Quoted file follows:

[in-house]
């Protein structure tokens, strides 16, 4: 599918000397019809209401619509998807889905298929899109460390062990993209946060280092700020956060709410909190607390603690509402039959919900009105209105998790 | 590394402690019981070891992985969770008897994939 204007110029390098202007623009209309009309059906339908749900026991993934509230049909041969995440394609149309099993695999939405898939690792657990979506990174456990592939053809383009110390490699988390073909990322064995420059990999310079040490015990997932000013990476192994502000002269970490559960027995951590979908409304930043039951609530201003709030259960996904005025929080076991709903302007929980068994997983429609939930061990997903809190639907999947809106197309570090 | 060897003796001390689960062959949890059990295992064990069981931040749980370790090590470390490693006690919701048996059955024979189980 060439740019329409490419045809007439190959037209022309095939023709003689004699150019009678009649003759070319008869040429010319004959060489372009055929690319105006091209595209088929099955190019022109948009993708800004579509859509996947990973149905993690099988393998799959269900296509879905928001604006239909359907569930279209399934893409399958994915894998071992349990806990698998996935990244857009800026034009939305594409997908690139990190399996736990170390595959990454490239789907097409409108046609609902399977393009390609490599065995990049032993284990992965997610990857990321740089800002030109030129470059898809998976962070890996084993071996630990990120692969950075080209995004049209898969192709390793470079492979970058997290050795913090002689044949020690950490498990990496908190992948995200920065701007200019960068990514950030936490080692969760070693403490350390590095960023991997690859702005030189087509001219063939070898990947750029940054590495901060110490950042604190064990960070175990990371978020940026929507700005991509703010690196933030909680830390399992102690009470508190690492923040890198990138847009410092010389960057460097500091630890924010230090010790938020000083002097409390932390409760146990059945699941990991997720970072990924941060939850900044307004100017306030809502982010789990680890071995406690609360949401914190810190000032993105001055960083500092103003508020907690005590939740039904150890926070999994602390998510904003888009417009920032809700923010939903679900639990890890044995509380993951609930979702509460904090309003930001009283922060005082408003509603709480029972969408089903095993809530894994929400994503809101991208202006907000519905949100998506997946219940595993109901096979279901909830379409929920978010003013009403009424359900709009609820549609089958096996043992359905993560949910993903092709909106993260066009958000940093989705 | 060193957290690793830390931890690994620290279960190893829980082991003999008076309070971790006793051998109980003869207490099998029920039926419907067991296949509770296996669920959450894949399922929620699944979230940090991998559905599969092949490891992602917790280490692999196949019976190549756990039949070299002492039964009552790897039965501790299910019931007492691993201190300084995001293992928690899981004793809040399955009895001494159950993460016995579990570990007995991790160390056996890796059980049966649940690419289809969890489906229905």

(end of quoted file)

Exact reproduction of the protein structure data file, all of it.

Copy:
[in-house]
């Protein structure tokens, strides 16, 4: 599918000397019809209401619509998807889905298929899109460390062990993209946060280092700020956060709410909190607390603690509402039959919900009105209105998790 | 590394402690019981070891992985969770008897994939 204007110029390098202007623009209309009309059906339908749900026991993934509230049909041969995440394609149309099993695999939405898939690792657990979506990174456990592939053809383009110390490699988390073909990322064995420059990999310079040490015990997932000013990476192994502000002269970490559960027995951590979908409304930043039951609530201003709030259960996904005025929080076991709903302007929980068994997983429609939930061990997903809190639907999947809106197309570090 | 060897003796001390689960062959949890059990295992064990069981931040749980370790090590470390490693006690919701048996059955024979189980 060439740019329409490419045809007439190959037209022309095939023709003689004699150019009678009649003759070319008869040429010319004959060489372009055929690319105006091209595209088929099955190019022109948009993708800004579509859509996947990973149905993690099988393998799959269900296509879905928001604006239909359907569930279209399934893409399958994915894998071992349990806990698998996935990244857009800026034009939305594409997908690139990190399996736990170390595959990454490239789907097409409108046609609902399977393009390609490599065995990049032993284990992965997610990857990321740089800002030109030129470059898809998976962070890996084993071996630990990120692969950075080209995004049209898969192709390793470079492979970058997290050795913090002689044949020690950490498990990496908190992948995200920065701007200019960068990514950030936490080692969760070693403490350390590095960023991997690859702005030189087509001219063939070898990947750029940054590495901060110490950042604190064990960070175990990371978020940026929507700005991509703010690196933030909680830390399992102690009470508190690492923040890198990138847009410092010389960057460097500091630890924010230090010790938020000083002097409390932390409760146990059945699941990991997720970072990924941060939850900044307004100017306030809502982010789990680890071995406690609360949401914190810190000032993105001055960083500092103003508020907690005590939740039904150890926070999994602390998510904003888009417009920032809700923010939903679900639990890890044995509380993951609930979702509460904090309003930001009283922060005082408003509603709480029972969408089903095993809530894994929400994503809101991208202006907000519905949100998506997946219940595993109901096979279901909830379409929920978010003013009403009424359900709009609820549609089958096996043992359905993560949910993903092709909106993260066009958000940093989705 | 060193957290690793830390931890690994620290279960190893829980082991003999008076309070971790006793051998109980003869207490099998029920039926419907067991296949509770296996669920959450894949399922929620699944979230940090991998559905599969092949490891992602917790280490692999196949019976190549756990039949070299002492039964009552790897039965501790299910019931007492691993201190300084995001293992928690899981004793809040399955009895001494159950993460016995579990570990007995991790160390056996890796059980049966649940690419289809969890489906229905």